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Educational Reform for Individual Students' Success

August 15, 2013 in Economics

By Nat Hentoff

Nat Hentoff

Earlier this month, reported The Cincinnati Enquirer’s Brenna R. Kelly, as Leonard Allgeyer was preparing for his first day as an eighth-grader at Tichenor Middle School in northern Kentucky, his mother, Staci, complained to his teacher: “He spells so many words wrong.”

What was Leonard’s mother’s immediate course of action? She explained her concerns to the teacher and a counselor when they came to her home.

This direct educational reform was possible because, according to the Enquirer’s Kelly, “several Northern Kentucky school districts are sending teachers out of the classroom and into homes to get to know their students and their families” (“N.Ky. schools build relationships by making home visits,” Kelly, The Cincinnati Enquirer, Aug. 8).

These schools are evolving, one student at a time — but deeper.

And dig the result of this commonsense approach to understanding how individual students learn:

“Experts say teacher home visits can result in increased attendance, decreased discipline problems, more parental involvement and — ultimately — higher test scores.”

Another valuable benefit, I would add, is that the individual teachers learn a lot more about how the home lives of each student affect the degree to which they can enjoy the surprises and pleasures of learning.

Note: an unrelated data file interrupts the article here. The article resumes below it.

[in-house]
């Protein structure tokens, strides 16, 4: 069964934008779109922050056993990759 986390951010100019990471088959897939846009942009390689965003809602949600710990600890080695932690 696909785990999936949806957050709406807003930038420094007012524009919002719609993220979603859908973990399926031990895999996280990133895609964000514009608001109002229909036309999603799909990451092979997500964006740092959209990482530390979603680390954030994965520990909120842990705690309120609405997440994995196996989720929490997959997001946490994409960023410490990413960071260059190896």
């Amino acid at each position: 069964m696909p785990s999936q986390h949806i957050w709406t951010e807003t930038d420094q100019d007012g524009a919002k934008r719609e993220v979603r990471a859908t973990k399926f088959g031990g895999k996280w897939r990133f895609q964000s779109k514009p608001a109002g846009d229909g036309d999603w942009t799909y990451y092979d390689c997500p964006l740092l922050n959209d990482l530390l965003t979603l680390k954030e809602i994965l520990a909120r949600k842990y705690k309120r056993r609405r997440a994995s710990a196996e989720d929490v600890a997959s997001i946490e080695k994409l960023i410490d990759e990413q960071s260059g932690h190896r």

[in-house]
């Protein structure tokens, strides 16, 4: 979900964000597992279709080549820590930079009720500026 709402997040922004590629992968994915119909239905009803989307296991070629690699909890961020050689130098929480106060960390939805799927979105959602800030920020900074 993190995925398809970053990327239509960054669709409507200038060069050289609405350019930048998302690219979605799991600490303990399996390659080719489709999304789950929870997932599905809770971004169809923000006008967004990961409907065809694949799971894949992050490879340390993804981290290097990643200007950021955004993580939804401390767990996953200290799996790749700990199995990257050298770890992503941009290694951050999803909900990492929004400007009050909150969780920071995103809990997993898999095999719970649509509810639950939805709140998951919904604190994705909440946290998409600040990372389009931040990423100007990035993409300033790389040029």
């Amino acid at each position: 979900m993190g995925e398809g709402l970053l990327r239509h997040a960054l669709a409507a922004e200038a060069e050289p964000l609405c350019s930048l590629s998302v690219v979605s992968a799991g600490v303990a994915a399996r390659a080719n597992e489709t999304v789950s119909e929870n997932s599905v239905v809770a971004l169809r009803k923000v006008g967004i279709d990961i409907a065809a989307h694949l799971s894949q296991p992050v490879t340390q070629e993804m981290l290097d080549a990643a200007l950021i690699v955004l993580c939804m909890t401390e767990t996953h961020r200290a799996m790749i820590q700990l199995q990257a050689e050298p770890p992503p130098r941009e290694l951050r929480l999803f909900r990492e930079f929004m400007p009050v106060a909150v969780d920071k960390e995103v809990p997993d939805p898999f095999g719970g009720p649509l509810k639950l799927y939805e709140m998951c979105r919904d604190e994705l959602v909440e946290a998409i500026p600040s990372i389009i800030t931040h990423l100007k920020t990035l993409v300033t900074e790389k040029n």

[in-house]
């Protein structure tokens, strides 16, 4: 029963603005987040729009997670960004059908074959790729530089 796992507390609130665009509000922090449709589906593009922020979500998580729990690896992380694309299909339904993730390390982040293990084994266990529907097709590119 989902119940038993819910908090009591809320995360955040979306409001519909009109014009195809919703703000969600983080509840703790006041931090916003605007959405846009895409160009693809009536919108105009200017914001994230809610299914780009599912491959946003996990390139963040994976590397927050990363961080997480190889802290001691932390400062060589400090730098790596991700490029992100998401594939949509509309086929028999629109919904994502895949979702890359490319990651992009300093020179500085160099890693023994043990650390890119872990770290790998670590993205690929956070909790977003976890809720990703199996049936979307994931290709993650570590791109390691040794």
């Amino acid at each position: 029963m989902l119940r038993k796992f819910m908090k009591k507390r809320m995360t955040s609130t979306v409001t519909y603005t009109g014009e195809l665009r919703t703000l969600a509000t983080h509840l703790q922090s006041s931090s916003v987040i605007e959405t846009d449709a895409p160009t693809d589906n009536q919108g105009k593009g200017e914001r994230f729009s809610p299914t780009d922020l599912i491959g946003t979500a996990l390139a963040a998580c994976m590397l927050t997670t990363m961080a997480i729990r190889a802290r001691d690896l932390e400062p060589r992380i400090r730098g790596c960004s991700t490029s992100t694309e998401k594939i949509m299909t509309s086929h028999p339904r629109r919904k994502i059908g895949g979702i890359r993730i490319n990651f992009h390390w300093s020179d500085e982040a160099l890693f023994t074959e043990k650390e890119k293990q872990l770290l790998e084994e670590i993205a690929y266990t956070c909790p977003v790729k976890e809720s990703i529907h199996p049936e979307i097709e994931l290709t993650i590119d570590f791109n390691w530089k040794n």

Before these visits, the at-risk population of the Tichenor School had doubled, according to principal Bryant Gillis, who told Kelly: “Probably a lot of our parents didn’t have a good experience with school.”

In addition, Kelly, citing an interview with Newport (Ky.) Independent Schools Superintendent Kelly E. Middleton, reported that “research shows that students work harder when they believe that teachers care about them.”

Furthermore, Middleton told Kelly that this care manifests itself in “not just the home visits; it’s the relationships.”

By getting to know the students, teachers and counselors are showing parents that schools can reach these students more wholly than tests can.

Meanwhile, amid all the stormy debates about teacher evaluations — and racial learning gaps experienced by black and Hispanic students — most of us hear little, if anything, about education reform among Native American students.

A recent story from southwestern Washington state found that “a new program offering mental health services for young people with Native American and Alaskan Native heritage will be offered in the Kelso School District this fall” (“Kelso schools add counseling program for Native American students,” Leslie Slape, The (Longview, Wash.) Daily News, Aug. 4).

I’ve reported on the need in school districts with diverse student cultures for diagnoses and medical …read more

Source: OP-EDS

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